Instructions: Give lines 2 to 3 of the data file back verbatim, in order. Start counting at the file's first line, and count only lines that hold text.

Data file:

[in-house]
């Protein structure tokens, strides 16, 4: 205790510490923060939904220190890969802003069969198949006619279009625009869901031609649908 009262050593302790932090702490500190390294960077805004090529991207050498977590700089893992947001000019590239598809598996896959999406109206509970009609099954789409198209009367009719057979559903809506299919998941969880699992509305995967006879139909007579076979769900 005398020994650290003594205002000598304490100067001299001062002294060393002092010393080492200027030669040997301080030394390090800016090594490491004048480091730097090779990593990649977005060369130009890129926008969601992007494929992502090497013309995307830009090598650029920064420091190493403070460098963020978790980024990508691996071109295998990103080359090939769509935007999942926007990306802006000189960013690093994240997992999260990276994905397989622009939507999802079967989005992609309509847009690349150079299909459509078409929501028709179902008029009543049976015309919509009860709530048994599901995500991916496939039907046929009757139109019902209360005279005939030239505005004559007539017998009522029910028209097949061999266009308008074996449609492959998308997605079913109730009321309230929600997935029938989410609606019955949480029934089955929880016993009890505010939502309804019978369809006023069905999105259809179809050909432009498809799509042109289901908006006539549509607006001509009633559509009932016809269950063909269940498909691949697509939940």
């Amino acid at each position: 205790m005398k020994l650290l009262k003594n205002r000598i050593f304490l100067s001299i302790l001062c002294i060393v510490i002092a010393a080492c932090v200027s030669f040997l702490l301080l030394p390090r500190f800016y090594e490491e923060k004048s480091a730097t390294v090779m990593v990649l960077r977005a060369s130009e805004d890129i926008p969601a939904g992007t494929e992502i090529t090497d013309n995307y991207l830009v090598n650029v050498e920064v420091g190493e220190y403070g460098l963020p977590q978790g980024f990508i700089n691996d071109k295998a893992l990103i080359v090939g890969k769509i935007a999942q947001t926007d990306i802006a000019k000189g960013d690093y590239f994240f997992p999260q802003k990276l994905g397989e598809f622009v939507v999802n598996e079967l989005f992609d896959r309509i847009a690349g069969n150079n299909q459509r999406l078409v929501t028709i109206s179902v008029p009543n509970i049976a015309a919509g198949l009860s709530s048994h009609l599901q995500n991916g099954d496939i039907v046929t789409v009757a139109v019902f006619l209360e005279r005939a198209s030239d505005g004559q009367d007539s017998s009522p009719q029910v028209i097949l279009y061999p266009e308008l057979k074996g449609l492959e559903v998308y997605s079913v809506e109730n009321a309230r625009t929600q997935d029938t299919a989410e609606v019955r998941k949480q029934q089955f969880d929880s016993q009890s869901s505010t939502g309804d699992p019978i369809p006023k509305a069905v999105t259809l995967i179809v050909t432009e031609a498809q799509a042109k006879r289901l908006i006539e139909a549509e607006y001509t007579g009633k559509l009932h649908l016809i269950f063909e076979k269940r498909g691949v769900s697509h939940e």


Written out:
């Protein structure tokens, strides 16, 4: 205790510490923060939904220190890969802003069969198949006619279009625009869901031609649908 009262050593302790932090702490500190390294960077805004090529991207050498977590700089893992947001000019590239598809598996896959999406109206509970009609099954789409198209009367009719057979559903809506299919998941969880699992509305995967006879139909007579076979769900 005398020994650290003594205002000598304490100067001299001062002294060393002092010393080492200027030669040997301080030394390090800016090594490491004048480091730097090779990593990649977005060369130009890129926008969601992007494929992502090497013309995307830009090598650029920064420091190493403070460098963020978790980024990508691996071109295998990103080359090939769509935007999942926007990306802006000189960013690093994240997992999260990276994905397989622009939507999802079967989005992609309509847009690349150079299909459509078409929501028709179902008029009543049976015309919509009860709530048994599901995500991916496939039907046929009757139109019902209360005279005939030239505005004559007539017998009522029910028209097949061999266009308008074996449609492959998308997605079913109730009321309230929600997935029938989410609606019955949480029934089955929880016993009890505010939502309804019978369809006023069905999105259809179809050909432009498809799509042109289901908006006539549509607006001509009633559509009932016809269950063909269940498909691949697509939940």
């Amino acid at each position: 205790m005398k020994l650290l009262k003594n205002r000598i050593f304490l100067s001299i302790l001062c002294i060393v510490i002092a010393a080492c932090v200027s030669f040997l702490l301080l030394p390090r500190f800016y090594e490491e923060k004048s480091a730097t390294v090779m990593v990649l960077r977005a060369s130009e805004d890129i926008p969601a939904g992007t494929e992502i090529t090497d013309n995307y991207l830009v090598n650029v050498e920064v420091g190493e220190y403070g460098l963020p977590q978790g980024f990508i700089n691996d071109k295998a893992l990103i080359v090939g890969k769509i935007a999942q947001t926007d990306i802006a000019k000189g960013d690093y590239f994240f997992p999260q802003k990276l994905g397989e598809f622009v939507v999802n598996e079967l989005f992609d896959r309509i847009a690349g069969n150079n299909q459509r999406l078409v929501t028709i109206s179902v008029p009543n509970i049976a015309a919509g198949l009860s709530s048994h009609l599901q995500n991916g099954d496939i039907v046929t789409v009757a139109v019902f006619l209360e005279r005939a198209s030239d505005g004559q009367d007539s017998s009522p009719q029910v028209i097949l279009y061999p266009e308008l057979k074996g449609l492959e559903v998308y997605s079913v809506e109730n009321a309230r625009t929600q997935d029938t299919a989410e609606v019955r998941k949480q029934q089955f969880d929880s016993q009890s869901s505010t939502g309804d699992p019978i369809p006023k509305a069905v999105t259809l995967i179809v050909t432009e031609a498809q799509a042109k006879r289901l908006i006539e139909a549509e607006y001509t007579g009633k559509l009932h649908l016809i269950f063909e076979k269940r498909g691949v769900s697509h939940e």